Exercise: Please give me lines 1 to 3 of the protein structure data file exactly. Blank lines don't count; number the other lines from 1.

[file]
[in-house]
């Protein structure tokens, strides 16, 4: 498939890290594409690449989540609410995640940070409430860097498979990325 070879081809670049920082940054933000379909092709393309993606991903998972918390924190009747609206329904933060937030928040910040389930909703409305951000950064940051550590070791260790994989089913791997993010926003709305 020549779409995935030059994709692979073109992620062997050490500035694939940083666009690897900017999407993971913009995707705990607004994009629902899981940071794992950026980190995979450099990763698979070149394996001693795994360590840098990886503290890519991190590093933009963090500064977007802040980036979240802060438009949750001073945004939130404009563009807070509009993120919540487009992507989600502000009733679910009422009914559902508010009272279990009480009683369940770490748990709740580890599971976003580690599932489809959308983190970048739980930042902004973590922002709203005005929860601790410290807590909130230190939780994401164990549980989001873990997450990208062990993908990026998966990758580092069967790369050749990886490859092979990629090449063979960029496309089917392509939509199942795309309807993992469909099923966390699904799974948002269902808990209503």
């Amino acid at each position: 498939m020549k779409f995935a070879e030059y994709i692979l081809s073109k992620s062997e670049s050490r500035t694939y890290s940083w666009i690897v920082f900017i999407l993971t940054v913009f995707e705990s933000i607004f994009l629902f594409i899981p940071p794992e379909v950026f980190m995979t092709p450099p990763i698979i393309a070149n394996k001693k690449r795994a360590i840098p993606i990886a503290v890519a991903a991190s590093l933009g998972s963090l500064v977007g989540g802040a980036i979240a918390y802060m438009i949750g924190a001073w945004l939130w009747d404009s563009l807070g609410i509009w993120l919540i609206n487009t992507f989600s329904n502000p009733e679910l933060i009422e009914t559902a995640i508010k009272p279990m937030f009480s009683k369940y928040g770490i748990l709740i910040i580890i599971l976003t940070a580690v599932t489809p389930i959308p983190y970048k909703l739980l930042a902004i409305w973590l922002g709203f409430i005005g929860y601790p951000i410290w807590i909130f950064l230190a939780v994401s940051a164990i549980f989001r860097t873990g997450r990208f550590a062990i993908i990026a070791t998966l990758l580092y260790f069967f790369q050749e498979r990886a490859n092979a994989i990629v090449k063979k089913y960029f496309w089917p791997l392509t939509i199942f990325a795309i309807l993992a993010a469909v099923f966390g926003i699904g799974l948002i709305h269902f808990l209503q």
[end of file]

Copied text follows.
[in-house]
């Protein structure tokens, strides 16, 4: 498939890290594409690449989540609410995640940070409430860097498979990325 070879081809670049920082940054933000379909092709393309993606991903998972918390924190009747609206329904933060937030928040910040389930909703409305951000950064940051550590070791260790994989089913791997993010926003709305 020549779409995935030059994709692979073109992620062997050490500035694939940083666009690897900017999407993971913009995707705990607004994009629902899981940071794992950026980190995979450099990763698979070149394996001693795994360590840098990886503290890519991190590093933009963090500064977007802040980036979240802060438009949750001073945004939130404009563009807070509009993120919540487009992507989600502000009733679910009422009914559902508010009272279990009480009683369940770490748990709740580890599971976003580690599932489809959308983190970048739980930042902004973590922002709203005005929860601790410290807590909130230190939780994401164990549980989001873990997450990208062990993908990026998966990758580092069967790369050749990886490859092979990629090449063979960029496309089917392509939509199942795309309807993992469909099923966390699904799974948002269902808990209503």
């Amino acid at each position: 498939m020549k779409f995935a070879e030059y994709i692979l081809s073109k992620s062997e670049s050490r500035t694939y890290s940083w666009i690897v920082f900017i999407l993971t940054v913009f995707e705990s933000i607004f994009l629902f594409i899981p940071p794992e379909v950026f980190m995979t092709p450099p990763i698979i393309a070149n394996k001693k690449r795994a360590i840098p993606i990886a503290v890519a991903a991190s590093l933009g998972s963090l500064v977007g989540g802040a980036i979240a918390y802060m438009i949750g924190a001073w945004l939130w009747d404009s563009l807070g609410i509009w993120l919540i609206n487009t992507f989600s329904n502000p009733e679910l933060i009422e009914t559902a995640i508010k009272p279990m937030f009480s009683k369940y928040g770490i748990l709740i910040i580890i599971l976003t940070a580690v599932t489809p389930i959308p983190y970048k909703l739980l930042a902004i409305w973590l922002g709203f409430i005005g929860y601790p951000i410290w807590i909130f950064l230190a939780v994401s940051a164990i549980f989001r860097t873990g997450r990208f550590a062990i993908i990026a070791t998966l990758l580092y260790f069967f790369q050749e498979r990886a490859n092979a994989i990629v090449k063979k089913y960029f496309w089917p791997l392509t939509i199942f990325a795309i309807l993992a993010a469909v099923f966390g926003i699904g799974l948002i709305h269902f808990l209503q």